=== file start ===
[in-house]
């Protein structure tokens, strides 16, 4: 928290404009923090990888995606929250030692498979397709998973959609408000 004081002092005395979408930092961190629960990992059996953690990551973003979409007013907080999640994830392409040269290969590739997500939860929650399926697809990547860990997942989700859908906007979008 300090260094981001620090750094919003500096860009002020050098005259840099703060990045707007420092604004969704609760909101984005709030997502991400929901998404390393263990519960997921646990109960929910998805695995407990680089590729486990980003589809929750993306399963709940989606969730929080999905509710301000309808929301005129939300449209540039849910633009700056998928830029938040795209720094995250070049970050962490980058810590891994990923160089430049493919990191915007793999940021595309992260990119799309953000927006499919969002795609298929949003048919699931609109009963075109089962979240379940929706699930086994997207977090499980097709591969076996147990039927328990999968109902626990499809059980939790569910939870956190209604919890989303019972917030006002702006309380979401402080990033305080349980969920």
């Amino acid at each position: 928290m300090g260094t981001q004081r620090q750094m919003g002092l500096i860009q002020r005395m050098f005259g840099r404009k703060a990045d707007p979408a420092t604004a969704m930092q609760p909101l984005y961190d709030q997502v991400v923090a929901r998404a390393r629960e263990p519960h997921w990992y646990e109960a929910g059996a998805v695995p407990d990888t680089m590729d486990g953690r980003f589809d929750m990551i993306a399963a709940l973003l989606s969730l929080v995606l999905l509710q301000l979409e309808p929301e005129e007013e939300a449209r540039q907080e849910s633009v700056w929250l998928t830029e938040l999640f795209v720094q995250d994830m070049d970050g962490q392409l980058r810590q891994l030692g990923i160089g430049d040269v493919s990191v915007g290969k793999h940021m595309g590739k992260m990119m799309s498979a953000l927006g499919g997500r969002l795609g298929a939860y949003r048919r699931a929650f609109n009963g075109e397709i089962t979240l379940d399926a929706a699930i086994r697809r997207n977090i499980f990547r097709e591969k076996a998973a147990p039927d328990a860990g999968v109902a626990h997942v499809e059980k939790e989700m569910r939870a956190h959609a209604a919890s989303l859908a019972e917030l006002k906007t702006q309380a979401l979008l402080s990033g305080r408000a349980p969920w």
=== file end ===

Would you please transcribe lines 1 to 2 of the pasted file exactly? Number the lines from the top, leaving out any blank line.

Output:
[in-house]
């Protein structure tokens, strides 16, 4: 928290404009923090990888995606929250030692498979397709998973959609408000 004081002092005395979408930092961190629960990992059996953690990551973003979409007013907080999640994830392409040269290969590739997500939860929650399926697809990547860990997942989700859908906007979008 300090260094981001620090750094919003500096860009002020050098005259840099703060990045707007420092604004969704609760909101984005709030997502991400929901998404390393263990519960997921646990109960929910998805695995407990680089590729486990980003589809929750993306399963709940989606969730929080999905509710301000309808929301005129939300449209540039849910633009700056998928830029938040795209720094995250070049970050962490980058810590891994990923160089430049493919990191915007793999940021595309992260990119799309953000927006499919969002795609298929949003048919699931609109009963075109089962979240379940929706699930086994997207977090499980097709591969076996147990039927328990999968109902626990499809059980939790569910939870956190209604919890989303019972917030006002702006309380979401402080990033305080349980969920």